Manfred Paul Weinberger Nonet

970 #122
Add to cart
  • Description
  • More
In Presence of Kenny Wheeler



Manfred Paul Weinberger – Trumpet, flugelhorn
Christian Maurer – Soprano saxophone, clarinet
Andreas Lachberger – Tenor saxophone
Jürgen Haider – Baritone saxophone, bass clarinet
Peter Nickel – Trombone
Kurt Erlmoser – Electric guitar
Helmar Hill – Piano
Christian Wendt – Double bass
Ewald Zach – Drums

My first experience of hearing the music of Kenny Wheeler was the CD "Flutter By, Butterfly" from 1988. His work opened up a sound aesthetic of contemporary music that has been a part of me to this day. Wheeler's unique way of playing, including his phrasing, his shaping of the melody, the colouring of his tone and his interaction with the musical flow, reveal an artistic depth that strongly appeals to me. His improvised playing is characterized by allowing everything to develop from the interplay, waiting for opportunities and thus also taking risks. Kenny Wheeler draws on a wealth of experience that is difficult to define, stylistically. After studying the cornet and classical composition, the young Canadian worked in a wide variety of fields in London from the age of 22. He worked in swing dance bands, free jazz and jazz rock groups, in studios and as a sideman, he performed on advertising jingles and was involved in intercultural projects between chamber music formations and large orchestras. 30 CD productions have been released in his name in a wide variety of formations. Dave Holland, Joni Mitchell, Philly Joe Jones, Bill Frisell, Michael Gibbs, Steve Coleman, Anthony Braxton, Rabih Abou-Kalil and Norma Winston, to name but a few, all brought Kenny Wheeler on board as a soloist. In this context, his specific tonal language matured. Today it is perceived as being in a category of its own which goes beyond established concepts of aesthetics or stylistics – both in his roles as a composer and soloist.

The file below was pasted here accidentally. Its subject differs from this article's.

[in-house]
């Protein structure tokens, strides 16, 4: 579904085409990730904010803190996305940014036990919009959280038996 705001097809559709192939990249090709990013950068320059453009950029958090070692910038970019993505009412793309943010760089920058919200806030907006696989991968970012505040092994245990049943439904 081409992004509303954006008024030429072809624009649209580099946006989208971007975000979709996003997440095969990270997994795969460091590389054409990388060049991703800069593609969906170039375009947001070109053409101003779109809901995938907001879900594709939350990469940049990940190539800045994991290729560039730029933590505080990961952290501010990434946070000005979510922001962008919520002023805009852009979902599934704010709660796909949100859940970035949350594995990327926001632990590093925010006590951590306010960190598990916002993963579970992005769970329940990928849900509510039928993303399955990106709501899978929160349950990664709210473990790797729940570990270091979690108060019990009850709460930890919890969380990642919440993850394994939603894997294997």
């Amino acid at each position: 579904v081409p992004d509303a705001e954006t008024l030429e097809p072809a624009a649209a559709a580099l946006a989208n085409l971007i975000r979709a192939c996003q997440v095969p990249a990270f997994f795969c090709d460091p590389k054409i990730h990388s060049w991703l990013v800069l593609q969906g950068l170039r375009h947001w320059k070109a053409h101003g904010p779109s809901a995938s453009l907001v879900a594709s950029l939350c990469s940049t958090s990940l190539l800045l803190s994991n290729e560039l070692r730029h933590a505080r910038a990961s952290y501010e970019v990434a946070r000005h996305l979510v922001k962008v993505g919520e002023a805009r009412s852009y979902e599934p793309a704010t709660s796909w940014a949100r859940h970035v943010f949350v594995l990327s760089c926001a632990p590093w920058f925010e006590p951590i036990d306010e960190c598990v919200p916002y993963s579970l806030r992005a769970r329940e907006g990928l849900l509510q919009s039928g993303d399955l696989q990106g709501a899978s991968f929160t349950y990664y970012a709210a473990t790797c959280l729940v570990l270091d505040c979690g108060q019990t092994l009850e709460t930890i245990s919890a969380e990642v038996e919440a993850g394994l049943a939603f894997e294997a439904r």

I first met Kenny Wheeler in person in 1997 at the “Banff Centre For The Arts”. He was part of the faculty for the '97 summer workshop in the Canadian Rocky Mountains, which I attended on a scholarship. His opening statement was short but characteristic of his modesty and tongue-in-cheek self-irony: "Usually I don't say so much, but if I do, I don't say so much". And indeed, he was not a man of many words but rather a charismatic aesthete of his own sound world. The titles of some of his compositions, however, reveal his pronounced pleasure in wordplay, such as "The Widow in the Window", "Double, Double You" or the aforementioned "Flutter By, Butterfly". As a trumpet performer in the “Upper Austrian Jazz Orchestra”, I had the privilege of playing several concerts with him in Europe from 1998 to 2006. The times spent before and after concerts, and during rehearsals, long bus journeys and shared meals brought us musicians closer to his fascinating and unforgettable personality. These times gave me some very precious moments and insights into the sound world of this great artist of contemporary music with his unmistakable characteristics. Kenny Wheeler passed away in London on 18 September 2014. His life's work as a composer, bandleader, soloist and sideman provided a rich source of inspiration for artists of subsequent generations. When you feel a closeness to the works of specific artistic personalities, they themselves become important companions in one's own development. Therefore, it seems important to me to develop an awareness of the principles that can be traced from the music of fascinating idols into my individual work in order to remain true to myself in all my personal artistic pursuits.